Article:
During a fertility journey, it is possible that the unthinkable may happen – a miscarriage. They are a common part of trying to conceive, and yet they are rarely spoken about.
Pregnancy loss is one of the most difficult aspects of a fertility journey. One in four times a pregnancy will end in miscarriage, and this figure is estimated to be higher because so few people report their loss.
Despite such a common occurrence, there is a huge taboo surrounding miscarriage, and this has seeped into all aspects of society. It can be lonely, isolating, and the lack of emotional and physical support can have long term effects.
So, it is no surprise that workplace after-care for workers suffering from a miscarriage is minimal for most people, all over the world.
What is the bigger picture?
1 in 4 pregnant people miscarry, and 1 in 100 suffer from recurrent miscarriage. The effects of these devastating losses are not isolated to the individual, but are felt throughout society, and one of these areas is in the workplace.
The lack of paid leave is detrimental for multiple reasons; principally the health and welfare of the individuals involved with the loss, but also the productivity of the workplace.
Mental, physical, and emotional health is affected by miscarriage, and this can affect the capacity of the individual at work.
This is a huge gap in workplace care.
If workers are suffering emotional and physical trauma, how can they be expected to produce quality work?
Part of the difficulty with getting workplace care is the stigma surrounding miscarriage, and the possible trauma involved when speaking to an employer. It’s difficult to identify if a change is needed unless people say that it is.
Many people could feel like they are unable to speak to their employer for fear of the possible consequences. If employers were more upfront about their policy and open about their support for fertility issues, perhaps people would feel more comfortable reaching out for support.
What’s the deal with New Zealand?
A year ago you may have heard about a new law in New Zealand which implemented paid bereavement leave for workers who suffer loss. This ground-breaking change, passed in March 2021, sparked conversation on a wider scale about the nature of paid leave after miscarriage and how organisations can better support people on their fertility journey.
While 3 days is not nearly enough to heal from a miscarriage, it certainly goes some way to improving the situation for workers. It signals that miscarriage is a loss felt deeply and requires official recognition and time to heal.
India, the Philippines, Mauritius, Taiwan Canada and Denmark all have varying laws which include paid leave after miscarriage.
What’s the deal with the UK?
In the UK, workers currently get statutory maternity leave after suffering a loss at 24 weeks, but there are no similar protections for losses before then.
It’s a bleak picture. There is no legal requirement for sick pay due to miscarriage. Without any legal requirement, companies are under no obligation to support those suffering a miscarriage, and this could result in many receiving no support at all.
However, the situation is slowly changing. As a forward thinking female led start up it was one of our key considerations when forming employee contacts. Having personally experienced the struggle of juggling fertility treatment, pregnancy loss and work we would now like to ensure all of our employees feel supported in the workplace. Other companies who’ve made public statements on paid leave include Channel 4, Monzo, and LADbible. With companies such as these taking the next steps, it remains to be seen what could be possible if more universal support were introduced.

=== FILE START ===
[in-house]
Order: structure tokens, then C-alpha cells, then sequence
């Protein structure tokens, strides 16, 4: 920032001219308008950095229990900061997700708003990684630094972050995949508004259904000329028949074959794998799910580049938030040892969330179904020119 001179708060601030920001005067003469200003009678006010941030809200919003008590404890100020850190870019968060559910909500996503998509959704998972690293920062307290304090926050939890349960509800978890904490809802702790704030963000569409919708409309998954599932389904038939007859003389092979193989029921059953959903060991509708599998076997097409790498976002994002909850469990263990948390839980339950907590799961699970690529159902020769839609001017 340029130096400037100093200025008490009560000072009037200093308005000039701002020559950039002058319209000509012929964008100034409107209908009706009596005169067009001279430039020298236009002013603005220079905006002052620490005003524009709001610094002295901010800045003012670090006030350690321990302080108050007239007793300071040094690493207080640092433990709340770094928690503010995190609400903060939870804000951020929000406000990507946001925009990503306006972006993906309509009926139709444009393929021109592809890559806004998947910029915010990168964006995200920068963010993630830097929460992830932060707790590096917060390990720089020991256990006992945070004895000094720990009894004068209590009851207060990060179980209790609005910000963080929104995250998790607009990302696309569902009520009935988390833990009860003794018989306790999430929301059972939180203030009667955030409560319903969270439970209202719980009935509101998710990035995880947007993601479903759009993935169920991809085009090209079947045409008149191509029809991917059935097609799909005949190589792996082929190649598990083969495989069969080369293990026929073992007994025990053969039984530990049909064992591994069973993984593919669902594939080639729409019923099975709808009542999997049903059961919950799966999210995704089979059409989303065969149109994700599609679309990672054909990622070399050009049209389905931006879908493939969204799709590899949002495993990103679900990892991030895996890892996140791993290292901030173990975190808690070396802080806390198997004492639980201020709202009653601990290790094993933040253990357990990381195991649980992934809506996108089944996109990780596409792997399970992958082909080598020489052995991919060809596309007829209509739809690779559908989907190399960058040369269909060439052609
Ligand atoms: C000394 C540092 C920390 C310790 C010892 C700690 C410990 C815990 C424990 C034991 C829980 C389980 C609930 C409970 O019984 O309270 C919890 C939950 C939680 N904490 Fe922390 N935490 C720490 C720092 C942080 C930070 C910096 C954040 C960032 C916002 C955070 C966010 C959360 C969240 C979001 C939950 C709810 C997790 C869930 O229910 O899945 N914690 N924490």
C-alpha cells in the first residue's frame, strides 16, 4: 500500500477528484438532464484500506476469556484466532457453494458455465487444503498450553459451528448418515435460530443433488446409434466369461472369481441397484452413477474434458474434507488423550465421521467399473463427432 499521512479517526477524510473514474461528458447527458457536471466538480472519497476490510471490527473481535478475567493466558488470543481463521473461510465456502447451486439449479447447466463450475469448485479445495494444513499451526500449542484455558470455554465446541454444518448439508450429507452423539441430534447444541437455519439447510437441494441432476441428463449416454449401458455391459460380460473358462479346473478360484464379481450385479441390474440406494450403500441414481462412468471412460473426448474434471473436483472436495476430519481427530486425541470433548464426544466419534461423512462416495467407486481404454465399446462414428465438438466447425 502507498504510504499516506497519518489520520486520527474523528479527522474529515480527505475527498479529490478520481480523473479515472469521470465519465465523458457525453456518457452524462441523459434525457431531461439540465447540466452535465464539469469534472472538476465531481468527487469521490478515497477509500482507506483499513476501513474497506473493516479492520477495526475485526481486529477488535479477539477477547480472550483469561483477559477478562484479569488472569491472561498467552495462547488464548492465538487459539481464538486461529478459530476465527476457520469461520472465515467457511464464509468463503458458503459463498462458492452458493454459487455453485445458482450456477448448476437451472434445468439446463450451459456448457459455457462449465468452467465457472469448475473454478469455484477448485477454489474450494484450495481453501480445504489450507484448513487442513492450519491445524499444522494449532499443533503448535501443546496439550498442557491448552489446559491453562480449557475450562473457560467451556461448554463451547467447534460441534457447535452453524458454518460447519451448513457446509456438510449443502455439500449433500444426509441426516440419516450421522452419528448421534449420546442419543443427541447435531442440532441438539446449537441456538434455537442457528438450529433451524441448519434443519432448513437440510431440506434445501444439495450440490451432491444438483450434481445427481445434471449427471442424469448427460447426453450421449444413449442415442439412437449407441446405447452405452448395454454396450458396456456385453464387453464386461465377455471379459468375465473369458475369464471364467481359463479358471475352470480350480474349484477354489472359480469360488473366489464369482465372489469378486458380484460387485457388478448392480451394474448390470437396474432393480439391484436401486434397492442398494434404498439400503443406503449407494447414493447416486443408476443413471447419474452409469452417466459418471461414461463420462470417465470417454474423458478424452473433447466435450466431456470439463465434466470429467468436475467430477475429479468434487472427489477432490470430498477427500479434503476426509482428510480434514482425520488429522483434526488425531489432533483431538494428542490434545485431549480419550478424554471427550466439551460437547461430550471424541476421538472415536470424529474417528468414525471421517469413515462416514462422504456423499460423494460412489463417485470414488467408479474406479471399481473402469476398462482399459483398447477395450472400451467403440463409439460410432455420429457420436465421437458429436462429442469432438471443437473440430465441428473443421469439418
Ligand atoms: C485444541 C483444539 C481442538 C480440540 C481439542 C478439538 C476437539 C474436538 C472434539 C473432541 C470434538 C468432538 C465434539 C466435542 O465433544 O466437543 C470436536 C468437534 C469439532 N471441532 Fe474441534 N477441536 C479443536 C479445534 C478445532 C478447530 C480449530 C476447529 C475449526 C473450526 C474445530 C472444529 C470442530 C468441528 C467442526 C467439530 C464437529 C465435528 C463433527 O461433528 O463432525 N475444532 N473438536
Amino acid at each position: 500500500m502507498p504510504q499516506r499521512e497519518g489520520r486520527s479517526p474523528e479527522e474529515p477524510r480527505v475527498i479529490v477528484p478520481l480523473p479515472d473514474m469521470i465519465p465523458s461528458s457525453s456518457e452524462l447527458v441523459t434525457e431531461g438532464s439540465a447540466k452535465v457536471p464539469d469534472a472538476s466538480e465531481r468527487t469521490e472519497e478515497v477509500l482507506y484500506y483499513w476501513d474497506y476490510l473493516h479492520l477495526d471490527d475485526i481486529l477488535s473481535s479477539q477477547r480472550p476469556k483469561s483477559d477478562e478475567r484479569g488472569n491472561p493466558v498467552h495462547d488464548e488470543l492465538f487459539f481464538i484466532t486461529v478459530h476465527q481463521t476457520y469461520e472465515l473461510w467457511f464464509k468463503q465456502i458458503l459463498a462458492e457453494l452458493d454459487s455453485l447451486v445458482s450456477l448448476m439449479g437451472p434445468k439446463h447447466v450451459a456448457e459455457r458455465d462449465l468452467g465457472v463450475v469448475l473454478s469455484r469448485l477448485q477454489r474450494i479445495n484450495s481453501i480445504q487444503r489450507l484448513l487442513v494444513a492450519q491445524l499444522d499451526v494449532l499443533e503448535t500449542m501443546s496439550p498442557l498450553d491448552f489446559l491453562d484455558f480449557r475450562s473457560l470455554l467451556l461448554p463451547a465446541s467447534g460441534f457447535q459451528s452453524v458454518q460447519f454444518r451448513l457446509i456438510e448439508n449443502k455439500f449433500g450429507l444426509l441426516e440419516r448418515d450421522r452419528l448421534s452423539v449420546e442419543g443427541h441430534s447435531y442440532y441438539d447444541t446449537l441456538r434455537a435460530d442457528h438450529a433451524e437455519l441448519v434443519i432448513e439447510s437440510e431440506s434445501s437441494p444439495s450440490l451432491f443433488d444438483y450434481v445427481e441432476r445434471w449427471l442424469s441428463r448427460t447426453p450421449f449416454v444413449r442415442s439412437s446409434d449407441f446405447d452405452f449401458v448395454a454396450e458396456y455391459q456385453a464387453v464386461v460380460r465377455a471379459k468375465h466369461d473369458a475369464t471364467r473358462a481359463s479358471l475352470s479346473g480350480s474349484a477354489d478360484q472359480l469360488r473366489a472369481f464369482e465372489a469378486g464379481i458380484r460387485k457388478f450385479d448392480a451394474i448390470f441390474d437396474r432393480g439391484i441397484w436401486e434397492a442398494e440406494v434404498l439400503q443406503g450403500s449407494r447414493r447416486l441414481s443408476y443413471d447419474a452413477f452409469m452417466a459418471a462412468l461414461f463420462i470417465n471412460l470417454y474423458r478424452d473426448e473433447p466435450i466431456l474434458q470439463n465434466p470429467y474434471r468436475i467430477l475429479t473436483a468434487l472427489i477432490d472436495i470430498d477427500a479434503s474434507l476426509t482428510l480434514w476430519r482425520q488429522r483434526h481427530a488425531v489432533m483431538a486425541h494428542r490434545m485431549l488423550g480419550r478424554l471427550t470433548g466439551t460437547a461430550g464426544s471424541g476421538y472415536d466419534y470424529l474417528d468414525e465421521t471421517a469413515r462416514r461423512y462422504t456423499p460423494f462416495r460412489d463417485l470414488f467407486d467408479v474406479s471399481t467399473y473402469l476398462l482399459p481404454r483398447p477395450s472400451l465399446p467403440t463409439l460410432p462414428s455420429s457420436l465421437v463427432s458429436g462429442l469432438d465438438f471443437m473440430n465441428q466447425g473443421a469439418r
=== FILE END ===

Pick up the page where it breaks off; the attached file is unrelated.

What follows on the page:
The taboo nature of miscarriage has a detrimental effect on the workplace. Professionals are expected to maintain their work schedules, deadlines, quality of work, and professional manner all while suffering the many traumas of miscarriage. Depression, irritability, physical ailments, grief, anxiety, and memory loss are just some of the possible outcomes. Introducing work-related stress to a miscarriage compounds the trauma and reduces the ability of individuals to heal. Added to this, work health is affected, and this has an impact on the wider economy at large. Recent research found that the economic cost of miscarriage in the UK was £470 million per year. With such an astronomical cost, how can we ignore the need for better post-miscarriage support?
What can be done?
When considering the options, there are steps people can take if they do not have paid leave.
Start off by talking to employers about taking some time off. This can be done if it is recorded as pregnancy-related sickness or compassionate leave.
If this is not possible, then discuss a flexible working arrangement. While there is no requirements for flexi working for miscarriage, every employer must provide adequate adjustments for disability, which includes mental health.
Speaking to a GP is a good way to get help securing a flexible work arrangement for mental health support. It is important to understand that grief is very different day-to-day, and therefore a flexible work arrangement may help people go back to work in a way that works for them.
Finally, its important to understand that no one has a right to know about an individuals miscarriage. Many keep their miscarriage completely confidential, partially confidential, or not confidential. Some people may find speaking to their employer and colleagues helpful in their healing process, and others may choose to go through it privately.